Ice Energy, Horizon Solar Store Solar Energy in Ice System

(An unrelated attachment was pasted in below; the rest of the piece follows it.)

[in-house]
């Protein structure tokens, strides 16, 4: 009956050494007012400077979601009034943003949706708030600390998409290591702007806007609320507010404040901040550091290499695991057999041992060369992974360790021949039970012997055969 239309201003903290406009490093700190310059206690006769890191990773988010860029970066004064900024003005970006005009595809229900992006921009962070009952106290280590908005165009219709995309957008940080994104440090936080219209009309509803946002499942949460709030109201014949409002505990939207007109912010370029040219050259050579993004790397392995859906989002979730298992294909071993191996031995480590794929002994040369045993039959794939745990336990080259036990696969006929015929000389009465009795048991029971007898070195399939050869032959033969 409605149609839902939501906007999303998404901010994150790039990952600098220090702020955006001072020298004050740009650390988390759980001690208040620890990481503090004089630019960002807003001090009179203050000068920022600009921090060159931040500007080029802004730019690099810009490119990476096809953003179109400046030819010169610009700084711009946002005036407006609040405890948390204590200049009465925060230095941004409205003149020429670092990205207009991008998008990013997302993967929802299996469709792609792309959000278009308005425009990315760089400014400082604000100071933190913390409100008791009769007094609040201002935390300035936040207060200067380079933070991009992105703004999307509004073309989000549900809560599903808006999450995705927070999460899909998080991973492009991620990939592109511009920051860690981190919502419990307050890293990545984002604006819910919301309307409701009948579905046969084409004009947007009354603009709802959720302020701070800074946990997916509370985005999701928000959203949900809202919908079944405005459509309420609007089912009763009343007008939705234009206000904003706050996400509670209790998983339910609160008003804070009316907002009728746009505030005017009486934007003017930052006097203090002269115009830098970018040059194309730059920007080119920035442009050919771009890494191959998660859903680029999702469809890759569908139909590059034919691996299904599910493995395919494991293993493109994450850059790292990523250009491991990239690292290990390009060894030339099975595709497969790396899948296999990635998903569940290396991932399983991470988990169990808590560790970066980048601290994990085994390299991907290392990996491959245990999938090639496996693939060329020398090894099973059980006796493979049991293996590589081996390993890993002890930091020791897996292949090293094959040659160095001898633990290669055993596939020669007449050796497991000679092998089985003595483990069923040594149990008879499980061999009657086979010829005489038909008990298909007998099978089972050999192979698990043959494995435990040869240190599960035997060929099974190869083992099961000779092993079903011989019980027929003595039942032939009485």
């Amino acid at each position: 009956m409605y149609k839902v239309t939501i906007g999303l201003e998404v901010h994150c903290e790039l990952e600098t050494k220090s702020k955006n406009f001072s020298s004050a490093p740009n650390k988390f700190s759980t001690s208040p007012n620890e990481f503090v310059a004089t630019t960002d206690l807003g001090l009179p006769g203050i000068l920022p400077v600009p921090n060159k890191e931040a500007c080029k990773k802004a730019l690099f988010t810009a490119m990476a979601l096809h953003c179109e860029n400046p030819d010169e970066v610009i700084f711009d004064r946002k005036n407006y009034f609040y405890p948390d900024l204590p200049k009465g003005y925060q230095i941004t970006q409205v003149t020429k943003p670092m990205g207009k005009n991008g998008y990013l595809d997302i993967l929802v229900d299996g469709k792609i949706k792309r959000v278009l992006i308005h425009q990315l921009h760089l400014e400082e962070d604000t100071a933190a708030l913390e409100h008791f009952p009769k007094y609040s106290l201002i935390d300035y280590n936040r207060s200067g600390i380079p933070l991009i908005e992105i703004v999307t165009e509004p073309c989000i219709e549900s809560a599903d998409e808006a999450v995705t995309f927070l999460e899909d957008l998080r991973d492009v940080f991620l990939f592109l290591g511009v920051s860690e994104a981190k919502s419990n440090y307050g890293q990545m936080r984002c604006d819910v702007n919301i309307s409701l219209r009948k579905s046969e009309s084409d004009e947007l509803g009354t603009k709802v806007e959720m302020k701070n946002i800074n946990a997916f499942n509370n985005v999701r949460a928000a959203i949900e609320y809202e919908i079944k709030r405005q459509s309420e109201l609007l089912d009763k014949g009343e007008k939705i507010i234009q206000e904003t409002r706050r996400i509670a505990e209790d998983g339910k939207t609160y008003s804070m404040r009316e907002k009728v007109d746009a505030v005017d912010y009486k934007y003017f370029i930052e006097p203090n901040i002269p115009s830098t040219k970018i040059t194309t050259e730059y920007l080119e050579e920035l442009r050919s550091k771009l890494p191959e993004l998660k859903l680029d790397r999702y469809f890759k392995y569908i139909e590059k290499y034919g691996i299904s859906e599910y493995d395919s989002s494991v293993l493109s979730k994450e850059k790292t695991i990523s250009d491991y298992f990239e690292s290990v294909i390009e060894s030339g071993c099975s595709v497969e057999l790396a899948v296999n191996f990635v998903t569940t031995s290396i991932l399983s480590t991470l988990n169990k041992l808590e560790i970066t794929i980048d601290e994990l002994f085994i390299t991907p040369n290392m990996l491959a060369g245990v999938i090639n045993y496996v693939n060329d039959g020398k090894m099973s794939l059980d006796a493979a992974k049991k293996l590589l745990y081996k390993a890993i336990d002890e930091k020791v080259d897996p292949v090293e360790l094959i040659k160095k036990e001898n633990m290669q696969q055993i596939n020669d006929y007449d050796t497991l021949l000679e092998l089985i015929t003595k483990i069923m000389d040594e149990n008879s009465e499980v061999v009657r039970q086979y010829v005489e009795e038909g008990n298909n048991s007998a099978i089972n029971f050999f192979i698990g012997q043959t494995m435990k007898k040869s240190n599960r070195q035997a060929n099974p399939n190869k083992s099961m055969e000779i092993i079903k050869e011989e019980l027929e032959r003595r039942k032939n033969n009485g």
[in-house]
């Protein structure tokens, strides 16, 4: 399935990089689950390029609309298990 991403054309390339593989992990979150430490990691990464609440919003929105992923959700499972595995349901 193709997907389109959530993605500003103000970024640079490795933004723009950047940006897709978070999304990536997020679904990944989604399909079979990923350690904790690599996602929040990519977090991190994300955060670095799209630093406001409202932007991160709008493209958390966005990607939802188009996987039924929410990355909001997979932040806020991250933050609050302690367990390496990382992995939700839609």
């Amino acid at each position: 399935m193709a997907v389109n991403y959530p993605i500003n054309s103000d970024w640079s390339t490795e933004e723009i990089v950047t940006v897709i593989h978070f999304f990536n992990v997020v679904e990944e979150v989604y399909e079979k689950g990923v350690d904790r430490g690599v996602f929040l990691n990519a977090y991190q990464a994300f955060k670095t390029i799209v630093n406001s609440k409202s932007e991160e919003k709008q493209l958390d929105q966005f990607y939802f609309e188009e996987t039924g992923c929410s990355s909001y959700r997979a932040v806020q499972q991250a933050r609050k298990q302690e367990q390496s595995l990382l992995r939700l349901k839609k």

A new solar power system installed by Horizon Solar Power and Ice Energy is storing energy produced by the sun in ice to cool the Palm Springs Cultural Center in California. The system produces ice for the center’s HVAC system during off-peak hours then uses it to cool the building during peak hours when electricity is more expensive. "The Cultural Center's greatest energy load comes from turning on the AC in late afternoons and early evenings for community events," said Claude McGee, Horizon Solar Power director of business development. "The clean energy created by our solar PV system, combined with the flexible storage and cooling solution provided by the Ice Bears, reduces both the Center's energy bill and the community's carbon footprint. We look forward to working with Ice Energy on more projects like this across California and the rest of the U.S." The system replaces the cultural center’s heating and cooling system, which failed in 2015. The new system was made possible through California's Self-Generation Incentive Program (SGIP) and financed through Property Assessed Clean Energy (PACE). Together the two programs allowed the center to install the 73.6 kilowatt solar panel and the five Ice Bear 30 units with minimal up-front investments. The Ice Bears can provide up to four hours of cooling using a fraction of the electricity normally needed for cooling with conventional air conditioning, according to Ice Bears. "We're witnessing a trend in which the incentives for solar power export are decreasing, so businesses and homeowners are looking for new ways to maximize their investments in solar PV," said Mike Hopkins, Ice Energy CEO. "A well-designed solar-plus-ice-storage system like this one can provide efficient cooling comfort, optimize the use of solar over-generation, and help utilities to flatten their load on a grid-wide scale." Ice Energy has a number of contracts to deliver a total its Ice Bears cooling systems. That includes 25.6 megawatts of storage to NRG Energy and Southern California Edison, as well as 5 MWs in Riverside, CA and 6 MWs in Redding, CA. It also has an additional 450 MWs in the sales pipeline.   Read More
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